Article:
[tor-dev] Revisiting prop224 client authorization

teor teor2345 at gmail.com
Wed Nov 2 23:40:35 UTC 2016

> On 3 Nov. 2016, at 10:37, s7r <s7r at sky-ip.org> wrote:
> I am very happy with the torspec patch.
> Not quoting entirely, only want to add something wrt randomizing the
> value for fake clients based on David's and teor's comments:
> David Goulet wrote:
> [SNIP]
>> - I think "superencrypted" -> "super-encrypted" would be nicer as everything
>>  in the descriptor as that separation of word. Or even "client-encrypted" if
>>  we want to add extra semantic. No strong opinion apart from the "-" :).
> I prefer super-encrypted vs. client-encrypted.
>> - [XXX consider randomization of the value 16]
>>  If it's fixed, we basically create bucket so a client can know that there
>>  are 0-16 clients or 16-32 clients and so on.
>>  If we randomize that value and let's say it's 7 then we have bucket of 7. If
>>  that value is randomized _every_ new descriptor, we create multiple size of
>>  buckets but over time someone could deduce (maybe) the low bound of clients
>>  by observing all random values and thus assume there are 0-<low bound>.
>>  I'm uncertain here what's best but seems that in any case, bucketing is
>>  happening as we pad with fake "auth-client". So I would assume here, out of
>>  my head to be safe, that we might want _all_ services to kind of look the
>>  same thus a fixed value would make sense following that train of thought.
>> I'm liking the rest here! We'll have to think also on some padding in the
>> INTRODUCE1 cell to avoid leaking client auth is being used.
> This is true, we create buckets no matter what, but I think it's better
> if one has to watch a hidden service for a lot more time to determine
> the probable number rather than being able to tell from the first
> descriptor that there are 0-16 clients, 16-32 clients and so on.
> I fully agree that randomizing _every_ new descriptor does not help and
> probably in short time someone could deduce a possible number, but I am
> slightly uncomfortable with a global fixed value for this. One more
> idea, if it's not helpful we can just go ahead with a fixed value of 16.
> I think it's better if we pick a random number between 8 and 32 fake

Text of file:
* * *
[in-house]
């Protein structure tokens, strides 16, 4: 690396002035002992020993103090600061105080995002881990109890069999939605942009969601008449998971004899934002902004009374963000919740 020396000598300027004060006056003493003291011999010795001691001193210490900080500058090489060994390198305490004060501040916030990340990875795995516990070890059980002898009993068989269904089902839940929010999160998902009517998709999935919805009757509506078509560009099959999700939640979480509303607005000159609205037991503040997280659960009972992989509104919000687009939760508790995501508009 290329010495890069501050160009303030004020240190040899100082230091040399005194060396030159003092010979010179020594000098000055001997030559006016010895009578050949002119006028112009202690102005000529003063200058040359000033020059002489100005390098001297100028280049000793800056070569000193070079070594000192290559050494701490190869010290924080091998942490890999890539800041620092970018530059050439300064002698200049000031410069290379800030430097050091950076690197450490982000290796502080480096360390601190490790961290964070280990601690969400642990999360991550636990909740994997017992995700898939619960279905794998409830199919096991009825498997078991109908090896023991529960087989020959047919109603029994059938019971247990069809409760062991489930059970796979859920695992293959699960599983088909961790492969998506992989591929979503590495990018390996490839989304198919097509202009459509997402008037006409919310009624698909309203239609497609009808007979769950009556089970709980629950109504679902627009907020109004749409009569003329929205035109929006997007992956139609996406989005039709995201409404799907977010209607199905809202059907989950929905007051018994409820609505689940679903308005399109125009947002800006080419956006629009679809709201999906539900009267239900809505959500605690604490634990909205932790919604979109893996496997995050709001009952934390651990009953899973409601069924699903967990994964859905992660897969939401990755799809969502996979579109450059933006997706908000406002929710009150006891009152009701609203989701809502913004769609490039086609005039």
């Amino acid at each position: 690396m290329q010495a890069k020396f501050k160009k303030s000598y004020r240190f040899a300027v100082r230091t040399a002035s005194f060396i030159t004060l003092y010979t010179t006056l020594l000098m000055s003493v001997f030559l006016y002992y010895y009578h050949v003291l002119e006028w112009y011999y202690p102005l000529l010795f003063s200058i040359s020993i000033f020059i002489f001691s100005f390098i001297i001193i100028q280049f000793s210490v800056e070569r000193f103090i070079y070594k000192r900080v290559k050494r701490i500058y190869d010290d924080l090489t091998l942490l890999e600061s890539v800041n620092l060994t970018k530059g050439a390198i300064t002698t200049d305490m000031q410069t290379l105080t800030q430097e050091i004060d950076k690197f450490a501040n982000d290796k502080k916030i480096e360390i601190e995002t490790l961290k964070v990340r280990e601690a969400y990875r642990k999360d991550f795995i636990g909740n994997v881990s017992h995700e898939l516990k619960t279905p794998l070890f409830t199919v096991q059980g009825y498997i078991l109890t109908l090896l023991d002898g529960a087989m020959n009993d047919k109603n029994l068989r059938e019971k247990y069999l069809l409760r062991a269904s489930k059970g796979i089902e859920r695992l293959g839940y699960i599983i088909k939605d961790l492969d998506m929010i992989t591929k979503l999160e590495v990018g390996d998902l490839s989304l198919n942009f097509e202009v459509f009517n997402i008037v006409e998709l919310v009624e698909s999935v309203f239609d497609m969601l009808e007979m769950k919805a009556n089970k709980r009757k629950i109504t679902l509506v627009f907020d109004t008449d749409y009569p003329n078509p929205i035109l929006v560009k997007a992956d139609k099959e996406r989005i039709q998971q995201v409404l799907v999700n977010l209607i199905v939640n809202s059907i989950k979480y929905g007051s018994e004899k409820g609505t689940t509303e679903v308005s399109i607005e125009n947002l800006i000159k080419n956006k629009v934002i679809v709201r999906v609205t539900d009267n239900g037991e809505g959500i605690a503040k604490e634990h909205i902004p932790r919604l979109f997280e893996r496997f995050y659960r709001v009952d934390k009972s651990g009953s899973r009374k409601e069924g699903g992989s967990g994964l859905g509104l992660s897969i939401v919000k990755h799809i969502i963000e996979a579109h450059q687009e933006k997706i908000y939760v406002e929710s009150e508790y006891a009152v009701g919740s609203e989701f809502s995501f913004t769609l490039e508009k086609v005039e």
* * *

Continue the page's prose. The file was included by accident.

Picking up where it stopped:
> clients and remember the picked value so it will be used for every new
> descriptor until something in our setup changes or enough time has
> passed. In order to know when to reset it, we save it (in our state)
> along with:
> 1. The number of real authorized clients when the random value was picked.
> 2. Timestamp when the random value was picked + an end of life for the
> random value.
> We reset the random value of fake authorized clients and also its end of
> life when:
> a) number of real authorized clients in torrc changes from what we have
> in our state.
> b) end of life for the random value is reached. End of life will be
> timestamp + a random period between 30 and 90 days.
> c) obvious case when Tor is re-installed and old state is lost.
> We call this function on every HUP and (re)start. We can tune the
> numbers 8 - 32 and period 30 - 90 days as you like.
> This way there are a lot of buckets and significantly more time needed
> for an observer to deduce a probable number. It is quite possible one
> can never deduce a "probable enough" number.
> We combine this with faking extra if needed in the encrypted portion to
> the next multiple of 10k bytes.
> It's true that it won't help if the hidden service operator changes the
> number of authorized clients every hour for a long period but in
> practice this doesn't happen - number of authorized clients changes
> rarely. And even in this scenario it still makes things a lot more
> confusing.
> Compared to other parts of prop 224, this is easy to code and should be
> worth the effort. What do you think?

If you want to do it this way, with noise and buckets, ask someone who is
good at differential privacy to do the numbers for you, rather than guessing.

You'll need to know the level of activity you want to hide.


Tim Wilson-Brown (teor)

teor2345 at gmail dot com
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xmpp: teor at torproject dot org

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